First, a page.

Bontrager Hi-Vis

Spring 2017 Women’s Product Picks: Fi’zi:k, Giro, Mavic, Bontrager, Lumos and Topical Edge

by Anne-Marije Rook

May 4, 2017

It’s been a long and dreary winter and spring for many North Americans as the rainy months just kept going and going. But now that spring weather is finally here (kinda), Ella editor Anne-Marije Rook has been able to put in some outside miles and test some new and fun product.

She’s been rotating through various shoes, helmets and apparel while fighting off muscle fatigue with Topical Edge. A lifestyle cyclist first and foremost, Rook has been riding around the city in the dark hours to test the visibility of Bontrager’s safety apparel as well as the crowd-funded Aster commuter backpack.

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Bontrager Hi-Vis

Bontrager Goes Hi-Vis

by VeloClub

Safety is the number one deterrent that keeps people from road cycling, and for women especially. As people on bikes, we are among the most vulnerable users on the road and all too often, the onus is us to make sure we are seen.

This is an area that Trek and Bontrager have been focusing on a lot in recent years, and CEO John Burke told Ella CyclingTips that he believes safety the biggest factor in the declining interest in road cycling.

To do their part in making road cycling safer, Bontrager has a range of high-vis apparel and accessories to ensure riders are seen during the day, in low light and at night.

We previously reviewed the highly reflective Meraj Halo S1 softshell women’s jacket, and we were impressed. Now, adding some warm weather to their hi-vis “Halo” line, we reviewed the Meraj Halo women’s short sleeve jersey and shorts.

Daytime visibility, night time reflectivity

When you’re on the road, the worst thing you can do as a cyclist is to blend in with your environment. The more you stand out, the more likely drivers and other road users are going to see you and take caution.

To do this, Bontrager’s Halo line uses a combination of fluorescent colours, distinct patterns and reflectivity to be as disruptive as possible.

The Halo line uses a fluorescent yellow as its base colour. Fluorescent colours work in that they absorb UV radiation and reflect it back, appearing brighter than other colours around them. However, when the sun goes down, the fluorescent colours will no longer appear as bright and so all items in the Halo series also feature several well-placed reflective elements. Finally, Bontrager makes use of disruptive patterns, contrasting light and dark colours, to ensure visibility from various angles and distances.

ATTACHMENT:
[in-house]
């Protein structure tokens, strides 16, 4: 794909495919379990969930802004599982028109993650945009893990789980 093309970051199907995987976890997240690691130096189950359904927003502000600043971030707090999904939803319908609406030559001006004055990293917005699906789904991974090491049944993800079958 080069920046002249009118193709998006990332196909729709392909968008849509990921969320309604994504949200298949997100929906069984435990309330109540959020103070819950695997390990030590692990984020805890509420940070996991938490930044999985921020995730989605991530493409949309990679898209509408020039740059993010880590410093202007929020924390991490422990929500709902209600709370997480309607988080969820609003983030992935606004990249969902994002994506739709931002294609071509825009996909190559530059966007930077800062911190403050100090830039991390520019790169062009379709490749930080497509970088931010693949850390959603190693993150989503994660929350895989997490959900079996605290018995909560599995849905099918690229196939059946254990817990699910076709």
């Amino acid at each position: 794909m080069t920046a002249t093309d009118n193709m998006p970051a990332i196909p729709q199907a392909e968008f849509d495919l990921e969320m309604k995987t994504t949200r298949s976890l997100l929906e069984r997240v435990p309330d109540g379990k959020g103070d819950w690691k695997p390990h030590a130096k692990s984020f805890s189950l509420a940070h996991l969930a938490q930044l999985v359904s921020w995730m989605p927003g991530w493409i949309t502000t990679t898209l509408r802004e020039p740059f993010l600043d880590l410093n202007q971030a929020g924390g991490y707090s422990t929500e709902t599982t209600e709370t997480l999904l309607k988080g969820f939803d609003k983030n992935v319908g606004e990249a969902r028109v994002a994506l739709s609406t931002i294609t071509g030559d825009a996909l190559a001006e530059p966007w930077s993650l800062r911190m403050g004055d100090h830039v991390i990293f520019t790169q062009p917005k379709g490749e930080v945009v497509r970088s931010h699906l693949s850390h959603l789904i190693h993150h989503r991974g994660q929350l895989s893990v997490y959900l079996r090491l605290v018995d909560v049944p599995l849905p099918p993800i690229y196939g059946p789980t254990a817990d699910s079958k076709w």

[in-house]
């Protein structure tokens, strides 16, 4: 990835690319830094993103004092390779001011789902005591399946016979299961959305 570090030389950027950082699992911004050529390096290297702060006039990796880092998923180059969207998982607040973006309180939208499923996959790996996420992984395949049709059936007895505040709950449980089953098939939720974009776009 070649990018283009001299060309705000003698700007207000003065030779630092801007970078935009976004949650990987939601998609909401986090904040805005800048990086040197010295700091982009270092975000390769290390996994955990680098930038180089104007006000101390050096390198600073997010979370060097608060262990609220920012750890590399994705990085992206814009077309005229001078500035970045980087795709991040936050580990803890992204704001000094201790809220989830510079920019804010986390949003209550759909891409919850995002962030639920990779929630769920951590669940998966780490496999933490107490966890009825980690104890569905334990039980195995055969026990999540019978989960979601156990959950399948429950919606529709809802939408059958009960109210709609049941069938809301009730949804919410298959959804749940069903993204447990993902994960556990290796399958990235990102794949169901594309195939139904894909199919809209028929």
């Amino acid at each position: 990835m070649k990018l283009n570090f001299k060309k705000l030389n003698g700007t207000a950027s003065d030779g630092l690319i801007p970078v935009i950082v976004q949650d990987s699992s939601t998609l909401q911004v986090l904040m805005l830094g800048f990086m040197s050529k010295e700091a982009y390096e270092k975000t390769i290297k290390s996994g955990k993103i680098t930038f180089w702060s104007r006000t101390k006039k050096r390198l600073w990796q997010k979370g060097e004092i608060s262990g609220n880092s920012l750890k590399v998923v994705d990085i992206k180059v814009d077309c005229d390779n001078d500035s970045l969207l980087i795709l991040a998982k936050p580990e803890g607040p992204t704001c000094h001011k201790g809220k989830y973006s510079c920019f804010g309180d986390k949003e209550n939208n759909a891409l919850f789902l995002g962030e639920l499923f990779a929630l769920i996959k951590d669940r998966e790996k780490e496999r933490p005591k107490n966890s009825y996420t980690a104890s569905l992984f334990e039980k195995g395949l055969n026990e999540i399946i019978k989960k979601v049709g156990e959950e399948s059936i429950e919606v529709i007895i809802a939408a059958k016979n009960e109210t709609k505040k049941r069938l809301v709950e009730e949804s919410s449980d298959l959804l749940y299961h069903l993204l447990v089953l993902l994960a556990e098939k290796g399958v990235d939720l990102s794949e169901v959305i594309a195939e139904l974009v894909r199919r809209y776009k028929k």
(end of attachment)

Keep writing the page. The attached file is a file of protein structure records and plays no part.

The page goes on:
Bontrager Meraj Halo

The Meraj Halo Women’s Short Sleeve Jersey

As the top-of-the-line item, the Meraj jersey is the most performance-oriented jersey featuring  highly technical fabrics, an on-the-bike streamlined body fit with a drop tail and powerband gripper at the bottom hem.

The jersey also sports a full zipper and mesh panels for temperature control. And for storage, the Meraj features three decently sized open back pockets and one zippered sweat-proof pocket for your electronics and valuables.

Merging reflectivity with premium materials, the jersey’s main fabric is a blend of Bontrager’s Profila quick drying fabric featuring Pixel reflective technology to offer the visibility benefits while still prioritising performance.

Superbly breathable, the jersey performs well in a variety of temperatures and remained comfortable even on long days in the saddle. I was most impressed, however, with the stylish design of the jersey. Unlike most neon apparel, I didn’t find the jersey overwhelming in appearance. This is largely due to the strategic placements and patterns of the reflective elements to break up the neon.

I also really like the large reflective pannels on the back pockets and hems for ease of mind when riding in the dark.

Price: $174.99 USD
www.trekbikes.com
Bontrager Halo Hi Vis

The Meraj Halo Women’s Shorts

The Meraj Halo women’s short offers the quality fit and comfort we’ve come to know of the Meraj line with the added safety details of the Halo series.

Like the jersey, the shorts feature Bontrager’s Profila Power main material featuring pixel reflective technology and clever reflective elements and patterns to make you stand out.

Personally, I prefer bib shorts because there’s no tight waistband or the dreaded “muffin top”, they stay in place, and generally provide more coverage and compression. Especially now that nature break bibs are becoming more common, I see little argument to not wear bib shorts.

With that said, I do find Bontrager’s line of bib-less shorts to be surprisingly comfortable. The use of a wide “yoga style” band prevents the dreaded muffin top and does an adequate job at keeping the shorts in place. I’m also a fan of the longer 8.5” (22cm) inseam.

The Meraj shorts offer the same quality features as its bib shorts version, including the compression, pinchless grippers and comfortable chamois.

Price: $159.99 USD
www.trekbikes.com


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